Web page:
Gort vs Ninjas: Is Elektra the live-action Ninja Scroll we always wanted?

Commander's Log, Stardate 13122012.2:

It always concerns me when Gort disappears for a period of time. This week, he didn't surface for several hours and, when I found him, he was in the genetics lab, hard at work over one of the cloning tubes.

"What are you doing?" I said with suspicion, prepared to run for my life.

"I'm helping. I've made you something for this week's post," he answered and opened the tube.

A reverberating cry filled the room as a tiny blur span from the tube and landed on the floor. What appeared to be a small rodent with a large bushy tail stood frozen, clad in a black outfit and mask, exposing just his eyes. He was twirling a rudimentary pair of nunchuks fashioned from acorns and twigs.

"No, you idiot! Ninja SCROLL!" I bellowed as the squirrel's cry ended and it lept at my face.

Marvel Studios is proof that respecting your story and characters will earn you a hell of a lot more money than sticking to Hollywood thinking and market research. Marvel is known throughout the Galactic Alliance as the perfect example of how to keep your audience for over 60 years. You only need to compare the quality and success of conventional studio attempts to adapt Marvel Universe properties to the publishing house's own efforts since. 

Take a look at the adaptation of Daredevil. Starring a host of big names, including Ben Affleck, a long-time DD fan, and with the support of comics legends Stan Lee, Frank Miller and Kevin Smith, things boded well. The result, however, was a generic action movie with very little to interest anyone. Conventional wisdom maintains that the director's cut is a vast improvement, but this only serves to bloat the film with a mishmash of extra scenes, only some of which are more like what you wanted to see in the rest of the film.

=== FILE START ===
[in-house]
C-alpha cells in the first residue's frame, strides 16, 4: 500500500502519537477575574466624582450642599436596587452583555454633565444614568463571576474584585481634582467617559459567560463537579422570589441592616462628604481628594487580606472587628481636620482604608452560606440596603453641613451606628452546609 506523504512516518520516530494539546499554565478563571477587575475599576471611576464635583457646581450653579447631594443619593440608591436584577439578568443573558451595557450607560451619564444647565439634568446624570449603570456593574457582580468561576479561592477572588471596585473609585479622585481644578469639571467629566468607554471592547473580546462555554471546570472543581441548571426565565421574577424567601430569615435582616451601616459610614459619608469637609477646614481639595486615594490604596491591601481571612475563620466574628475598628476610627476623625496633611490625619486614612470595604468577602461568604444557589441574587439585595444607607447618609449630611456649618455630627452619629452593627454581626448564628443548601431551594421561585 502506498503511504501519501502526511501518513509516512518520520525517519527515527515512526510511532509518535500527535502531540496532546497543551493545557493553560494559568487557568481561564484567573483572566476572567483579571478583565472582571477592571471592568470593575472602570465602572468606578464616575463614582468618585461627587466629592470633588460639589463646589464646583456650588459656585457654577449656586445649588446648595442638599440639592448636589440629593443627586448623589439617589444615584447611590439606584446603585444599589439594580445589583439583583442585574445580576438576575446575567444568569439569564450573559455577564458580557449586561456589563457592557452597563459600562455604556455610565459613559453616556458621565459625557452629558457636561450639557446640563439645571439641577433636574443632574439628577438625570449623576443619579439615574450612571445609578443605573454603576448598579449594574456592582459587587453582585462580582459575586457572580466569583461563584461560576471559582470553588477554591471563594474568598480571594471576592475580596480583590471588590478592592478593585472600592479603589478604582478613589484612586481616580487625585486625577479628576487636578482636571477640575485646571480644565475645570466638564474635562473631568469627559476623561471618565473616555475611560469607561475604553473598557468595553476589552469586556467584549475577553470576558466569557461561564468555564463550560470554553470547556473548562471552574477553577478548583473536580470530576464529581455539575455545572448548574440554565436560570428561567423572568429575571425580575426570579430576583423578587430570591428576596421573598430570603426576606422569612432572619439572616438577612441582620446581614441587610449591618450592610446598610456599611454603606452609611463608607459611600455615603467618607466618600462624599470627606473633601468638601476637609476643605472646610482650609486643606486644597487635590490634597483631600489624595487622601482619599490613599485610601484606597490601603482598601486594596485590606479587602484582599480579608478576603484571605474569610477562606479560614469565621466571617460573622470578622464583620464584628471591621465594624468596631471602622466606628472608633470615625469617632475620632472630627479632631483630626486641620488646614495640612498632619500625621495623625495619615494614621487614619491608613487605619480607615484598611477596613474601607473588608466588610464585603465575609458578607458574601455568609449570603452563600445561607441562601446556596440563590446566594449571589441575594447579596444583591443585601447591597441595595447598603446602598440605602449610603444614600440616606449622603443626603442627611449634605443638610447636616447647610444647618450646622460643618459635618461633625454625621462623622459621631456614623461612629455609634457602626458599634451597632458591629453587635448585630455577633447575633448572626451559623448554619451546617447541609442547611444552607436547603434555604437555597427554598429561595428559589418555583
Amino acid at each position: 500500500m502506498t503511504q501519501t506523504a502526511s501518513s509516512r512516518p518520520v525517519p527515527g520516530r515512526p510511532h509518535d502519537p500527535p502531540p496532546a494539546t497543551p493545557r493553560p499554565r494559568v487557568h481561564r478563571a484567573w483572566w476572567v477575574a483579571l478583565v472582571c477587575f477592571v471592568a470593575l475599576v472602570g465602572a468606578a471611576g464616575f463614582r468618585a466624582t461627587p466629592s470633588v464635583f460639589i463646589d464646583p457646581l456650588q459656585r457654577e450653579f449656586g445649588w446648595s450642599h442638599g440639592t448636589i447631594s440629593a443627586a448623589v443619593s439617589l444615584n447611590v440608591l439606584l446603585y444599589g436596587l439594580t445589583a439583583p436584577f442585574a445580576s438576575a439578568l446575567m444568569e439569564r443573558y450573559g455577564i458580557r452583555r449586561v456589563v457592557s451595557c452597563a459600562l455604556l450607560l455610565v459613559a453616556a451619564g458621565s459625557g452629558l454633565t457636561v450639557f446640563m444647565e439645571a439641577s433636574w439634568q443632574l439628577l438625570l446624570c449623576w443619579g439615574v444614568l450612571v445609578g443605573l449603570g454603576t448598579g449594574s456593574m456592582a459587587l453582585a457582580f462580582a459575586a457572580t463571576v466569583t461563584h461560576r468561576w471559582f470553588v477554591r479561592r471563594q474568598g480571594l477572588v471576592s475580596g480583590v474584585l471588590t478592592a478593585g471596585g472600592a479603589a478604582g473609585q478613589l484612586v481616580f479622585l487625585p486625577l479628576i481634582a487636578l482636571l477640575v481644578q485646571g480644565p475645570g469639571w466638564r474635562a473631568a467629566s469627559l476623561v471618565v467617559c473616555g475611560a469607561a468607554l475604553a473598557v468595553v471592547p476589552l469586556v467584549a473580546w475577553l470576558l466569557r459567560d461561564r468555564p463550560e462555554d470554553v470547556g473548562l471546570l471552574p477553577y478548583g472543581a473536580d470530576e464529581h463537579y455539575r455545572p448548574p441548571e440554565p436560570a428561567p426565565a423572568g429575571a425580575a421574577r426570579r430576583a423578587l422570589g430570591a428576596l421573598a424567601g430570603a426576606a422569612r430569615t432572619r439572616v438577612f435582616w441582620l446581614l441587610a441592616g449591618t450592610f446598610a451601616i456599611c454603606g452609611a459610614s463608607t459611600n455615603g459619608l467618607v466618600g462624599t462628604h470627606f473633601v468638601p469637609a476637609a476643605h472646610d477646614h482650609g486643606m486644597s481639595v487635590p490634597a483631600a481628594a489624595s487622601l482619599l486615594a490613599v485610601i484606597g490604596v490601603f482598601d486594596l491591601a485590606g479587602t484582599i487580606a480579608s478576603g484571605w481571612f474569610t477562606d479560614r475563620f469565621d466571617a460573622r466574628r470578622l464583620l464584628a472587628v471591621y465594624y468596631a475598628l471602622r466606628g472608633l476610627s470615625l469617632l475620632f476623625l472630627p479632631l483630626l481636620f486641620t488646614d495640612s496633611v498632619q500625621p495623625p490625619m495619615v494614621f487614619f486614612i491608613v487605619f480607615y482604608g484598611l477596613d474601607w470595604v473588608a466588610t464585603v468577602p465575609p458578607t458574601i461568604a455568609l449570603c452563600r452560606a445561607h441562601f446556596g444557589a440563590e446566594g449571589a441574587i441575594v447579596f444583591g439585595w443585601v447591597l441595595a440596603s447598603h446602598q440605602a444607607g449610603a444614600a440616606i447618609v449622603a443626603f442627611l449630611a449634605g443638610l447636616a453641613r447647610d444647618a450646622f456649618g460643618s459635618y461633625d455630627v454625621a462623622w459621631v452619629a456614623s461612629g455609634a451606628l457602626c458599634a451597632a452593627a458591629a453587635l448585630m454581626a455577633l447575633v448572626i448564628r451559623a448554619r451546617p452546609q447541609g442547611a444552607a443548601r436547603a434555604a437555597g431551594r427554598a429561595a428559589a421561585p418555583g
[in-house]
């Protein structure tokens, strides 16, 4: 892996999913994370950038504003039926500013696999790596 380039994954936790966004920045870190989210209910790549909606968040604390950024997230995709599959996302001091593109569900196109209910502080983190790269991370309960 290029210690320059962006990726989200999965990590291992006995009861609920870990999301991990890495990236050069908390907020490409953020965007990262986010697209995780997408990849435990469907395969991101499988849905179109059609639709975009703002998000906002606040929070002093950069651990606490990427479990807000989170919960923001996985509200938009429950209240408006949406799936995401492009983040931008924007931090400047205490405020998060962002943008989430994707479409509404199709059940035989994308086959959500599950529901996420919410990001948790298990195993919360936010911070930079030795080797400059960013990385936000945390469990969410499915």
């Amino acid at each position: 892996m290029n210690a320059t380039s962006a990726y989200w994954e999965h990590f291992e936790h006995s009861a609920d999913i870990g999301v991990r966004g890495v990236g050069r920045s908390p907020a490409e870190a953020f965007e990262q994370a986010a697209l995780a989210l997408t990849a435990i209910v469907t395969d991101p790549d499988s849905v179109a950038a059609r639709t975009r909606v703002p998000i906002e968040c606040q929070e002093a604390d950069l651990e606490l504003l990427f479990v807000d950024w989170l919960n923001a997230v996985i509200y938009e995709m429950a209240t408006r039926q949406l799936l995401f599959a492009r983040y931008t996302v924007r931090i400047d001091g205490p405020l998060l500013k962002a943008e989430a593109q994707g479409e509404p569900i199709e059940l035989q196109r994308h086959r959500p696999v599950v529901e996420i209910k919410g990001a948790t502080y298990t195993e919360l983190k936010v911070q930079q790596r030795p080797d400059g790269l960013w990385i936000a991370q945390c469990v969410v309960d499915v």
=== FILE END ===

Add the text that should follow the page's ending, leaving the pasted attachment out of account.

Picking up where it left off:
Jennifer Garner starred as one of the hero's long-term love interests, Elektra, a Greek ambassador's daughter who is also, somehow, a ninja. Garner's run on Alias made her hot property, so Fox were keen to push her into a spin-off; something Garner was contractually obliged to do, despite her alleged objections.

The resulting film is such a tonal shift from Daredevil that it's hard to believe this is even the same universe, let alone the same character. We are still, however, treated to another generic action movie that follows the plot beats of the comic while retaining none of its spirit. Assassin-with-a-heart-of-gold Elektra stumbles into a role protecting a teenage girl and ER's replacement for George Clooney, Goran Visnjic, from a band of magical assassins, with the help of her Obi Wan, bob-a-job Thespian and acting god Terence Stamp.

The legendary Cary Tagawa is the head of the evil ninjas and dispatches his son, a white-cloaked, pony-tailed, dual-katana-wielding Samurai who can lift bed sheets with his mind and zip about at superhuman speed. His crew includes a nasty piece of work based on the Daredevil villain Typhoid Mary, but unlike her namesake, the film's Typhoid is a walking toxic spill, decaying and rotting everything she comes near. Her toxicity stands in opposition to her allure as a femme fatale and her near-fatal attack kiss with Garner remains a highlight. Actress Natassia Malthe has turned up in a few other films you may remember, so is worth keeping an eye on. Also among the evildoers is a beefy guy with a club and indestructible skin; a man tattooed from head to foot in living animal tattoos that can depart his body to attack his enemies, imaginatively named Tattoo; and, for some reason, a dude who balances coins on his fingers and has knives... Maybe he was someone's cousin...